Originally published on PEOPLE.com
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The title alone makes you think twice. Upon first hearing the words “the good wife,” the phrase sounds like a reference to the Stepford Wives era of the 1950s. But, after seven years on air before concluding its run May 8, Robert and Michelle King’s complex and complicated television show The Good Wife has demonstrated that being “good” is anything but simple.
The legal drama has followed the life of once-happy housewife and mother Alicia Florrick (Julianna Margulies), who was thrust into the public eye when her husband, State’s Attorney Peter (Chris Noth), was caught with a prostitute, lost his job and was put in prison. Re-entering the workforce after spending years at home, Alicia finds herself in the mist of political and personal drama and tragedy – and in the middle of reinventing herself and building a new life as a woman in her 40s faced with new independence and opportunities.
It’s safe to say The Good Wife passes the Bechdel test. While the show has contained numerous romantic plot lines – some of them involving Alicia herself – it has also introduced some of the most fascinating, complex and strongest female characters in primetime TV. The women, whether they are lawyers, lovers, law firm clients or merely civilians, have never been relegated to the sidelines while important events are taking place.
Below, we break down just a few of the women who were a part of the complicated world of The Good Wife.
One of the most complicated and fascinating women on television, Alicia Florrick is impossible to describe in one or a few words. But if you have to pick one word, Alicia is a survivor. She has been cheated on, convicted of political corruption, survived the death of the love of her life and had her emails hacked, among other trials and tribulations.
She’s also a female character, over the age of 40, returning to work in the wake of a huge scandal that has rocked her family to its core. Audiences have watched Alicia survive betrayals by family members, her best friend and her loved ones and learn to embrace her own power in the office, the government and romantic and sexual relationships. And when she gets star-struck and googly-eyed upon encountering feminist icon Gloria Steinem, that’s just a bonus.
That hair. Those boots. That woman. Hit network dramas are not often noted for their diversity, and, with Kalinda, The Good Wife embraced so many aspects of diversity in one fascinating character. Archie Panjabi introduced audiences to a liberated bisexual woman of color on a network legal show. Take a moment to absorb that before moving on.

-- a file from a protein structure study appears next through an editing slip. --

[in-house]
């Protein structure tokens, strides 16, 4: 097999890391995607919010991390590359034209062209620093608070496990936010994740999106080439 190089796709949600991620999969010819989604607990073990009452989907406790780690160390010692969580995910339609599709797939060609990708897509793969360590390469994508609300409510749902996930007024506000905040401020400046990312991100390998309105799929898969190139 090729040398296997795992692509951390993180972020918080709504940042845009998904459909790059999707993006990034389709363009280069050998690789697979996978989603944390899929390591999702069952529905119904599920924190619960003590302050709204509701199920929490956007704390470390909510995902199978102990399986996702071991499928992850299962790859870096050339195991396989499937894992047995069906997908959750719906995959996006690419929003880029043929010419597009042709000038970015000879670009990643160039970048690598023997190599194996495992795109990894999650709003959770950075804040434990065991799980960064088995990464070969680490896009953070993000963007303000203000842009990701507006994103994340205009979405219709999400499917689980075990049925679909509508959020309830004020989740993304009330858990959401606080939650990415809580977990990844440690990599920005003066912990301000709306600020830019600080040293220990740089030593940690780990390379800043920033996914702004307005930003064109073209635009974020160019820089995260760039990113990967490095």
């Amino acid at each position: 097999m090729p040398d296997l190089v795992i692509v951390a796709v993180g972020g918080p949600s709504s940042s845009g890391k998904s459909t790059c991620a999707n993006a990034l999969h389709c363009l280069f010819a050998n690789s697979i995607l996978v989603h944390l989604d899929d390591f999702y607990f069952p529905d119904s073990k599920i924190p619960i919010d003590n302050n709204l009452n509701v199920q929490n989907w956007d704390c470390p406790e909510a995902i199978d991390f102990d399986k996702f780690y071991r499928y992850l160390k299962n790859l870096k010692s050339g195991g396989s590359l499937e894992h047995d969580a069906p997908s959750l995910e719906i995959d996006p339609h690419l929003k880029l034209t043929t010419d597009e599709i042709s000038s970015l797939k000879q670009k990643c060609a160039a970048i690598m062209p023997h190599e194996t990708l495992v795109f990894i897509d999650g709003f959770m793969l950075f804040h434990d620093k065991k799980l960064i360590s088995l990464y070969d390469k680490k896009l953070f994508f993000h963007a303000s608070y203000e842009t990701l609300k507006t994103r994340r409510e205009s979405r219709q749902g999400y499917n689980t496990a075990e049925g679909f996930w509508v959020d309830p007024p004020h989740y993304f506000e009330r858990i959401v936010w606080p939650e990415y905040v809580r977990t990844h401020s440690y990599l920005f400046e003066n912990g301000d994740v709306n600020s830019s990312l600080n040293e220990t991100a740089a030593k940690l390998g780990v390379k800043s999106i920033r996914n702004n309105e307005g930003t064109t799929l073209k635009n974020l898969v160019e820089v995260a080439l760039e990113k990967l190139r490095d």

Tightly buttoned – or zipped-up – in her endless array of leather jackets, knee-high boots and sleek buns, the private investigator with a very private past is a fascinating woman and her relationship with Alicia through the first two seasons was one of the best portrayals of friendship between two adult women on TV. Kalinda’s interactions with Will Gardner (Josh Charles) and her ongoing relationship with Cary Agos (Matt Czuchry) also offered unique insight into a woman with a troubled history as she went through her days quietly trying to protect and save the people she loved.
One of my favorite recaps of The Good Wife stated, “Diane appears to wear pajamas made out of silver. This is appropriate attire for Diane; I have no further comment.” No further comment is really needed, but I’ll try to do my best.
Diane kept getting better and better, and she was pretty fantastic to begin with. Brilliantly brought to life by Christine Baranski, this unmarried, childless, second-wave feminist whose only photo on her desk shows her posing with Hillary Clinton, seemed to be at the top of her game when the show began, as the partner of a high-profile law firm. But when chaos began to swirl in The Good Wife, Diane fastened the clasp of one of her many chunky necklaces and stepped straight into the chaos to smooth it out, without a strand of hair getting misplaced in the process. After losing her business partner, she immediately steps into the range of fire at the law firm she helped build, attempting to rise above the cutthroat backstabbing and keep the business going. When she recognized how impressive a lawyer Alicia had become, she reached out to collaborate rather than compete. And when she surprised herself by falling in love with a man who was the opposite of her on-paper ideal, she married him – guns, photos of Sarah Palin and all.
A lawyer at the State’s Attorney Office, Geneva Pine, played by Renee Elise Goldsberry, provided a formidable opponent for both Alicia and Diane in the courtroom. Almost always dressed in a sharp suit with the sleekest ponytail known to mankind, Pine was a determined and dedicated professional woman who never fell into the stereotypes of African-American women that are commonly portrayed on TV.
Alicia’s blueblood mother-in-law, brought to properly powerful life by Mary Beth Peil, brought an enlightening perspective from another generation – seemingly, another lifetime – into Alicia’s life. Living vicariously through her son, Jackie brings her own special kind of complications into the Florrick family. Fiercely protective of her family and extremely concerned about its image, and willing to go to any length or level of manipulation to protect it, Jackie is an imposing foil to Alicia.